This morning at Nokia World in Barcelona, Nokia launched its latest smartphone, the N97.
The intro video positions it as “the N97 mobile computer,” and other Nokia talks continue the theme of mobile phone users in the developing bypassing PCs and laptops and going straight to a (Nokia) mobile phone as their Internet access device. This positions S60 (and Symbian OS) as more directly competing with laptop operating systems, something it has not attempted to do in the past.
Of course, the main thing about this “phone” are the non-phone features. It continues with the same highly regards 5mp camera as the N95 and N96. In addition to the GPS, it is the second Nokia to feature an integrated compass, with obvious benefits for navigation devices. And like most smartphones (except the Vodafone/Verizon crippled BlackBerry Storm), it has Wi-Fi in addition to 3G.
It joins its major rivals (such as the iPhone and BlackBerry Storm) in having a 3.5" touchscreen display. Since the S60 phones have not historically been touchscreen, this — and the demo video — suggests major UI changes that we won’t understand until real live phones are available.
The N97 certainly raises the bar on screen resolution, with a 640x360 screen vs. 320x240 for the N96, 480x360 for the Storm and 480x320 for the iPhone 3G. In addition to the screen (and unspecified UI changes), the other major change is the slideout keyboard, reminiscent of the Danger Sidekick, the Google G1 or various LG (e.g. F9100) and Samsung (e.g. Glyde) phones.
The N97 is vaporware — as much as 6 months off — so I suspect that its advantage on screen resolution will be short-lived. Nokia’s decision to go with a physical keyboard (shades of the Nokia 9000 but much smaller) is a different (and perhaps prescient) take than Apple and RIM (thus far) on the smartphone Internet experience. Nokia and RIM can afford to experiment with keyboard and non-keyboard devices, whereas I suspect Apple’s limited scope (and its uncompromising vision) will keep it in the non-keyboard camp for several more years.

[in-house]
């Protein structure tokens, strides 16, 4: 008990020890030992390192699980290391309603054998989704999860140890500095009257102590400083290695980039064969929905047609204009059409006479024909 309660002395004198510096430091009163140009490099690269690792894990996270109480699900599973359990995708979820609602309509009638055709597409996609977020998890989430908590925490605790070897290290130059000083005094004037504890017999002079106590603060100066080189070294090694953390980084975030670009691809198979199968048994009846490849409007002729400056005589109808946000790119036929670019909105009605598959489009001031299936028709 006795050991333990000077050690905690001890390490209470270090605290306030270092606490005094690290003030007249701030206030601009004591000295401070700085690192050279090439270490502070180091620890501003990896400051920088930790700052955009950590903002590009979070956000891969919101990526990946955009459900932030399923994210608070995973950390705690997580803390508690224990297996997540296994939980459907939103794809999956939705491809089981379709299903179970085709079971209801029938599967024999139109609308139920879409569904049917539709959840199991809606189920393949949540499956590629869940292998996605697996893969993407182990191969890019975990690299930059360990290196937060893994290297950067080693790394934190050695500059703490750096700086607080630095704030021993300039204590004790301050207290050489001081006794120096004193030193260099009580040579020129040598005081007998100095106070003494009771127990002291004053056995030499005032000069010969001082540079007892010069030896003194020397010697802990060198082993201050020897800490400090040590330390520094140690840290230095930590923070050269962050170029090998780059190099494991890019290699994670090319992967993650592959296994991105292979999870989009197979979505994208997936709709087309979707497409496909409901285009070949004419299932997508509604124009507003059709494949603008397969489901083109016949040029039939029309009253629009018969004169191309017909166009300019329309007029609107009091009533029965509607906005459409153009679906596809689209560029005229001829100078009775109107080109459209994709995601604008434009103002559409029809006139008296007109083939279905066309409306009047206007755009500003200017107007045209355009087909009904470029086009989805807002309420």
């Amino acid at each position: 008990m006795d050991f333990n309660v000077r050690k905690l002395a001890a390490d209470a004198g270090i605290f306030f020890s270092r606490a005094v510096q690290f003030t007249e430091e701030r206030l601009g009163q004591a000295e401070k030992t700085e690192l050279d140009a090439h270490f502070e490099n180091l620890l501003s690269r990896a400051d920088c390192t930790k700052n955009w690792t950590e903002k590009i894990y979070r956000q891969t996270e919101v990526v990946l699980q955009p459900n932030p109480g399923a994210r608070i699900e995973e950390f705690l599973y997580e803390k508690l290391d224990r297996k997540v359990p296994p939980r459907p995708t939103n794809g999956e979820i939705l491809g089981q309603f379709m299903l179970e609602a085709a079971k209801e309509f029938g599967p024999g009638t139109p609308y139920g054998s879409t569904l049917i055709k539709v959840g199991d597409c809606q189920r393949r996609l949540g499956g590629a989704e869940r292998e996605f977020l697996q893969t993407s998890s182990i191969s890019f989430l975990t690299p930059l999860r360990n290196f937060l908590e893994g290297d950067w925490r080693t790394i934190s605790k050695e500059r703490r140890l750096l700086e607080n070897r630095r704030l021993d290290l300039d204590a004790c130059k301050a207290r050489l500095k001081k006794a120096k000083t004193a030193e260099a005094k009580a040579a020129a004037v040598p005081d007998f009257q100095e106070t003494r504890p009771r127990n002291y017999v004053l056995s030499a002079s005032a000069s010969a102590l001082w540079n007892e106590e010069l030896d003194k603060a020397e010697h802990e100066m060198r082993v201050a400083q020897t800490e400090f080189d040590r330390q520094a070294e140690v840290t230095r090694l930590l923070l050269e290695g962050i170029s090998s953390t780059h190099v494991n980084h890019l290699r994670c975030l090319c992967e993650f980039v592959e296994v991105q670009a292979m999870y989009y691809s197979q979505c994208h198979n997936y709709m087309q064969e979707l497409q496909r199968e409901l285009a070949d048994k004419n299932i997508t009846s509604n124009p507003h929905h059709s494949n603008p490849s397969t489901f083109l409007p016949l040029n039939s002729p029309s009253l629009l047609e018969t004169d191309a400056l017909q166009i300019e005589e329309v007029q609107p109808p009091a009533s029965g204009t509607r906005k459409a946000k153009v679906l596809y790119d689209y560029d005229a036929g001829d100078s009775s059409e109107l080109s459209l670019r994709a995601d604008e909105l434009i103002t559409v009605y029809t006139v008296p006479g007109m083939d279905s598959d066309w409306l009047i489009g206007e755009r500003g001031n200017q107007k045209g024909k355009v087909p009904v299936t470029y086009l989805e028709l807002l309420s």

In addition to the timing, the other thing that may limits the N97 impact is the price: $700 or €550. Yes, Nokia’s high-end N series phones have been their most sophisticated devices, but with priced befitting a king, they have played to a limited (largely business) audience. Given the current economy this may be a difficult time to launch such an expensive device.
To offer a conclusion, I can’t do better than Om Malik’s assessment this morning:
The very fact that Nokia is only now getting out touchscreen phones shows that as a company it is stuck in bureaucratic quicksand, with a culture of consensus that makes it difficult to respond to new challenges. Nokia — and I have been following them for a while — has become one of those companies that, much like Microsoft, is good with announcements, not so great with the follow-up.
There is word that Nokia has a whole arsenal of touchscreen phones coming in the latter half of 2009. Let’s hope they can get their mojo back and start coming out with great devices — especially ones that will make me go back to using Nokia devices on a daily basis. Until then Apple and its iPhone has the pole position all to itself.